Engine room access is from all sides with access points in the main salon, galley, navigation stations, aft cabin, aft head and shower. There is a manifold system for fuel management which allows fuel to be selected from and returned to any of the three fuel tanks. Fuel can also be polished from one tank to another.
For environmental comfort, Quintessa is built with three heating/cooling zones each with a separate reverse cycle Cruisair heat pump. Each head has hydronic heat and towel warmers. Four dorades and six deck hatches provide fresh replacement air below.
PRE-ARRIVAL BRIEFING FOR QUINTESSA
Summary Page: (previous visitors on Quintessa please read this page at a minimum)
1) Clothing: Storage space is limited aboard and you should pack LIGHT! If you are packing for the islands, or the Southern Med, temperatures are mild to hot, and everything is casual. Think layers, for warmth, so no heavy coats or sweaters. We live in tee shirts and shorts, and usually get five days out of the same shorts. You will want to add one pair of long pants, a long sleeve shirt, a sweatshirt, and a light weight windbreaker. There is no need for foul weather gear or safety gear. Also, we provide beach and bathing towels, and all bedding. For footwear, you will want two pairs of shoes: one for walking or exercising on shore, and a good pair of sandals (such as Tevas or Keens) for wearing on deck, in the water and ashore. The important thing with sandals is that they dry out and can be easily slipped on and off.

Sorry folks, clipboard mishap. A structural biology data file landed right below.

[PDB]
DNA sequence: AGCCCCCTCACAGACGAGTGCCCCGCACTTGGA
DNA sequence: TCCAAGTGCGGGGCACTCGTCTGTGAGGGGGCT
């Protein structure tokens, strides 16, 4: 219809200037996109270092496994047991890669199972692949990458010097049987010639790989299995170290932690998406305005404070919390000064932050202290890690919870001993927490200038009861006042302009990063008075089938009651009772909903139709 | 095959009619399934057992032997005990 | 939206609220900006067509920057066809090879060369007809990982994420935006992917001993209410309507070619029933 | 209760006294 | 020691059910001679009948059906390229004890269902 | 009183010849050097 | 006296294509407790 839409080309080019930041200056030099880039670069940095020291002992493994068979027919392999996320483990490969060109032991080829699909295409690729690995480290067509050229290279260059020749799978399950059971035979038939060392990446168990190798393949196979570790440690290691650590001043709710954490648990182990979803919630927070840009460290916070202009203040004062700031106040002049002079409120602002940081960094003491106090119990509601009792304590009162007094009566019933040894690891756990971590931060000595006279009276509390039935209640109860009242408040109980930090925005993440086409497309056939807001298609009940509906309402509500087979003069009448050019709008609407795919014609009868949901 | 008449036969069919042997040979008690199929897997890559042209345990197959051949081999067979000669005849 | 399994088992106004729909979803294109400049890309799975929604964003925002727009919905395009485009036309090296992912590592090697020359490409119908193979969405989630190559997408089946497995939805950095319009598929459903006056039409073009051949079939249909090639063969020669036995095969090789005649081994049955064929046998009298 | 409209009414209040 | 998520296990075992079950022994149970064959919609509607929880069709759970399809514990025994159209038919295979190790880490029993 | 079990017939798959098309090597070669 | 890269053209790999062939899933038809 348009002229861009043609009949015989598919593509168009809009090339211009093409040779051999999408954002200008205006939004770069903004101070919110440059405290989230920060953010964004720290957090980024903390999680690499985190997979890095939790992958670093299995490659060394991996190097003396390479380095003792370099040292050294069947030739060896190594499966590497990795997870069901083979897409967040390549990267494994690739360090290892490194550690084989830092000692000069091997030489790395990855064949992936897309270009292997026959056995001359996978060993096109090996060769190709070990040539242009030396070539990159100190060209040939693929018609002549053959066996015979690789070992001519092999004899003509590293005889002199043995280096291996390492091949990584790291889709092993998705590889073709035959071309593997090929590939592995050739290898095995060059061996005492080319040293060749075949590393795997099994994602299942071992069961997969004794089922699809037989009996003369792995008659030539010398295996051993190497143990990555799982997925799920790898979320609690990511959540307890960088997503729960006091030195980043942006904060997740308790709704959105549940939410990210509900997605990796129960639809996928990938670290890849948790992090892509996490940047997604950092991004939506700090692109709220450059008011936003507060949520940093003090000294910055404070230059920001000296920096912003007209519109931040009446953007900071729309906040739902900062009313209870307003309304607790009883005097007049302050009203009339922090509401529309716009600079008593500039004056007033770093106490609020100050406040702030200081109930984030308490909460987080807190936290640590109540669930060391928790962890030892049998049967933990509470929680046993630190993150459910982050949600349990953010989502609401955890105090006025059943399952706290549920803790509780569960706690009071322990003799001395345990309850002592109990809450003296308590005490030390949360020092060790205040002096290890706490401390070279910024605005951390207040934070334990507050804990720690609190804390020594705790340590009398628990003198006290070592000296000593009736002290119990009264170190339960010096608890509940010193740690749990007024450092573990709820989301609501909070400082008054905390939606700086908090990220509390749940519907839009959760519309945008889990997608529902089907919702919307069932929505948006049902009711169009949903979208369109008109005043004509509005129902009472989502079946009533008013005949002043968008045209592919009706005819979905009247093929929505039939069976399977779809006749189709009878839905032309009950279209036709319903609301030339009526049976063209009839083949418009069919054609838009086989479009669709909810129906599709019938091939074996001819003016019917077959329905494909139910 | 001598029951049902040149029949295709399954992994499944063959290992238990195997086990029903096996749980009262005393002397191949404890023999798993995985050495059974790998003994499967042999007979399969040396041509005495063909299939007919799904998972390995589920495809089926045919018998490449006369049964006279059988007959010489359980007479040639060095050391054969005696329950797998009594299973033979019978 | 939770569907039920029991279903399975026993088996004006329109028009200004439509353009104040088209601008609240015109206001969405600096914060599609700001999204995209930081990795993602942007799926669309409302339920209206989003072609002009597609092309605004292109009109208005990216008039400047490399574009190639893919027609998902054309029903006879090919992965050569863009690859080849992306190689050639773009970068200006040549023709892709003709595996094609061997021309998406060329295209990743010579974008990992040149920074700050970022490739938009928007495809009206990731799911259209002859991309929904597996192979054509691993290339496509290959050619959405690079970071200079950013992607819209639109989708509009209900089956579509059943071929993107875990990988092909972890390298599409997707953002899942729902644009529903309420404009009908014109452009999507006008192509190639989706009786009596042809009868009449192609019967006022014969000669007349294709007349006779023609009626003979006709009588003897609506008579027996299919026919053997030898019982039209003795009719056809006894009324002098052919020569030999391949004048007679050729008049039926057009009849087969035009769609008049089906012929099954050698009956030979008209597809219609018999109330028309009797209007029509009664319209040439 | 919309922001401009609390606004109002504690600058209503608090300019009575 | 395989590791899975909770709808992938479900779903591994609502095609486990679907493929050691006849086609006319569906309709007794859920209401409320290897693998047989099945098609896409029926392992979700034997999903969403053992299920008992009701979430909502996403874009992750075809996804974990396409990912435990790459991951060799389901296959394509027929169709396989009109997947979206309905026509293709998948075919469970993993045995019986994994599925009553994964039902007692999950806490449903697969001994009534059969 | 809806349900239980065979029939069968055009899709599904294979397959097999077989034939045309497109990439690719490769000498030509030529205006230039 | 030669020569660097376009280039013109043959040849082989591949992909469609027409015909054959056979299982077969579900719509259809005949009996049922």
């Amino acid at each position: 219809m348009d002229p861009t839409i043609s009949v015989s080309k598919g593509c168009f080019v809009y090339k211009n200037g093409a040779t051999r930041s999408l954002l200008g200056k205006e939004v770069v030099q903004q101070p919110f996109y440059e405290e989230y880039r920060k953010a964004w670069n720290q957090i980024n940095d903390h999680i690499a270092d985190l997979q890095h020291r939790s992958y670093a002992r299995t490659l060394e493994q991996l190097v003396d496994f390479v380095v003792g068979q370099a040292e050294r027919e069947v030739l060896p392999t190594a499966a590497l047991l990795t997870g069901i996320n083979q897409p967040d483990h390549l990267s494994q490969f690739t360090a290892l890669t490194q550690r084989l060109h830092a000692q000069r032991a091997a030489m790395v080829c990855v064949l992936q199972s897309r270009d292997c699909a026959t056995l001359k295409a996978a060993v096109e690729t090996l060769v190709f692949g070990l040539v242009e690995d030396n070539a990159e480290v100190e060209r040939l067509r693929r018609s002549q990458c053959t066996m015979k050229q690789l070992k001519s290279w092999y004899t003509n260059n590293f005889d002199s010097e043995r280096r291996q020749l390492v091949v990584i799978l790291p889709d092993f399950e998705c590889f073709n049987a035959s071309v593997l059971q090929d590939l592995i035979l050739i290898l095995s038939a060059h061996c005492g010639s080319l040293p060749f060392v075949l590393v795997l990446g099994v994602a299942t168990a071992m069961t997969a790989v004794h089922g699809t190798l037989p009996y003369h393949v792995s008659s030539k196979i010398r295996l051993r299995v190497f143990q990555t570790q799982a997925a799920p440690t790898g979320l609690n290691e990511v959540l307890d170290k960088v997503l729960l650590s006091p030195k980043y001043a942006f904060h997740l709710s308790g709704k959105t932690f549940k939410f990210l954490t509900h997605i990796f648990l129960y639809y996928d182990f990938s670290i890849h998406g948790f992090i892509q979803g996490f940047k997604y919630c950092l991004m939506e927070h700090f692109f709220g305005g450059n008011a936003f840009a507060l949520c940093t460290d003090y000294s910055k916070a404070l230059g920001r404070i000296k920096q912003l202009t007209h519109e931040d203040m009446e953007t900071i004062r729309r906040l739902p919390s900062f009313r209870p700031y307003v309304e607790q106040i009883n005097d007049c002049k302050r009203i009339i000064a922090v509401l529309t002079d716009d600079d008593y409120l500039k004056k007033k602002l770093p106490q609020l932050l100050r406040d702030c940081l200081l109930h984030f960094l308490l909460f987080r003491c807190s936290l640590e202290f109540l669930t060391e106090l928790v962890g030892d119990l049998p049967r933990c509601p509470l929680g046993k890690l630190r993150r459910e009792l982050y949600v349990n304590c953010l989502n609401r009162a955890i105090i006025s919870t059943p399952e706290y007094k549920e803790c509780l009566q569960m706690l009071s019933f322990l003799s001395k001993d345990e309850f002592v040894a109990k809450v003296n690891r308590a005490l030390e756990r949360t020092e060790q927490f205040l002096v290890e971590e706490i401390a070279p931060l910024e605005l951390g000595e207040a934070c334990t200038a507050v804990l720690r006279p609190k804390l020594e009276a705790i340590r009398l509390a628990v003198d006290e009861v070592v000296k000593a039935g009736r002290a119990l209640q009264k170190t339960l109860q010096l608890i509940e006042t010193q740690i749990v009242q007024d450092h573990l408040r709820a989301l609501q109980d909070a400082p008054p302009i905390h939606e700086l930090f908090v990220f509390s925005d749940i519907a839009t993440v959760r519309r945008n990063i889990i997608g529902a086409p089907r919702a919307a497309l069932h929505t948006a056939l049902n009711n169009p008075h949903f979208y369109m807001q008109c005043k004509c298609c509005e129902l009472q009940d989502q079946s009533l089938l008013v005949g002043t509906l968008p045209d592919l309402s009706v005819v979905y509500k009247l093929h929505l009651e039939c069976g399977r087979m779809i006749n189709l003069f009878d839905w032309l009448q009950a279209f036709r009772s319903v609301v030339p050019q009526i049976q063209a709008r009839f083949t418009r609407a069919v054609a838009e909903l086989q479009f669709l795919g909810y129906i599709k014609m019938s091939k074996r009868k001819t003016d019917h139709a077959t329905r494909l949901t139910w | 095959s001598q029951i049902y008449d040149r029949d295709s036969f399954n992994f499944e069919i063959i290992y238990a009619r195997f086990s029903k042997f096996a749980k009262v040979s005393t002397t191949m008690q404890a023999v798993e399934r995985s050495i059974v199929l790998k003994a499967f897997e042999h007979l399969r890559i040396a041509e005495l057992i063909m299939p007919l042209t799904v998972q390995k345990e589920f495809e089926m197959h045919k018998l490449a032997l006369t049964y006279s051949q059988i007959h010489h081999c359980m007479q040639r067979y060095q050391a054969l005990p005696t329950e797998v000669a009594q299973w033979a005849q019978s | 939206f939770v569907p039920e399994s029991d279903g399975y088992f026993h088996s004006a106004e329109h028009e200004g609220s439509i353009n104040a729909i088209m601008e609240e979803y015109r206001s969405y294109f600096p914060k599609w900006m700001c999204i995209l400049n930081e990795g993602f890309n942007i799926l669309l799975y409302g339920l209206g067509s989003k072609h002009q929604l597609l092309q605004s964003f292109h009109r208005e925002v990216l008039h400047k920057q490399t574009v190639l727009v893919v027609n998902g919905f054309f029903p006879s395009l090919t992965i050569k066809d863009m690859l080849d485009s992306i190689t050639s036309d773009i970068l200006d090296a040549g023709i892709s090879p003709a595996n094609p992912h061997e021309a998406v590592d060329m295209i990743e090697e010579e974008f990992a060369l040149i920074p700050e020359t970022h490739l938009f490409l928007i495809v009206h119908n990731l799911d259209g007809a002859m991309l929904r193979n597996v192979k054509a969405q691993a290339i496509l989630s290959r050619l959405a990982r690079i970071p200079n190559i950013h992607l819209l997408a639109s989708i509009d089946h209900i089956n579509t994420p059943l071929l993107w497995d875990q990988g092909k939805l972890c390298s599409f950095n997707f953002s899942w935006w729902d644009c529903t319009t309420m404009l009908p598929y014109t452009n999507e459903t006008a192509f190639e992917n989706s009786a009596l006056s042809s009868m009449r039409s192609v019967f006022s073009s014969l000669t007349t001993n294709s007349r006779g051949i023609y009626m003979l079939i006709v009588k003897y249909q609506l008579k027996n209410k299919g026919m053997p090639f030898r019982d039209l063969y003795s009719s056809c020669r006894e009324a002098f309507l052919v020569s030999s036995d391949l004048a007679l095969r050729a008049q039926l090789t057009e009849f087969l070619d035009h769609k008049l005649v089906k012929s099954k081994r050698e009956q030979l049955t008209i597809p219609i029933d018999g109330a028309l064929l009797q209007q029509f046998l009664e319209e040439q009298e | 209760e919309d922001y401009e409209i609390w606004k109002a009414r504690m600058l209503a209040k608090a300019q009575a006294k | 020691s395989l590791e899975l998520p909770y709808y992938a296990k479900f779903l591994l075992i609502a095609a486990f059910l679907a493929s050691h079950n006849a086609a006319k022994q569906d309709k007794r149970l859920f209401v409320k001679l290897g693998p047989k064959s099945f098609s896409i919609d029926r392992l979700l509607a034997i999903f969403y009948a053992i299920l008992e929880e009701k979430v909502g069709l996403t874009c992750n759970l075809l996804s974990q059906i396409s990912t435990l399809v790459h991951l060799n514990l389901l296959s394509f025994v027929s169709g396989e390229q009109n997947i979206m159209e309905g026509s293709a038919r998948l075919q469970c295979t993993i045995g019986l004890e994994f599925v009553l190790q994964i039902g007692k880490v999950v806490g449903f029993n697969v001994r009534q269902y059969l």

2) Luggage: It is important that you pack for the boat in soft sided, collapsible duffle bag style luggage. ABSOLUTLY NO roller type or hard sided suitcases! Hard sided luggage cannot be easily stowed and can damage the woodwork. If you need to be able to wheel your bags (which we understand) you can purchase a folding roller rack in luggage stores or at most airports for around $30. If this is not possible please contact us in advance and we will work out a solution. If you show up with roller or hard sided suitcases they will be stored on deck and may get wet and damaged!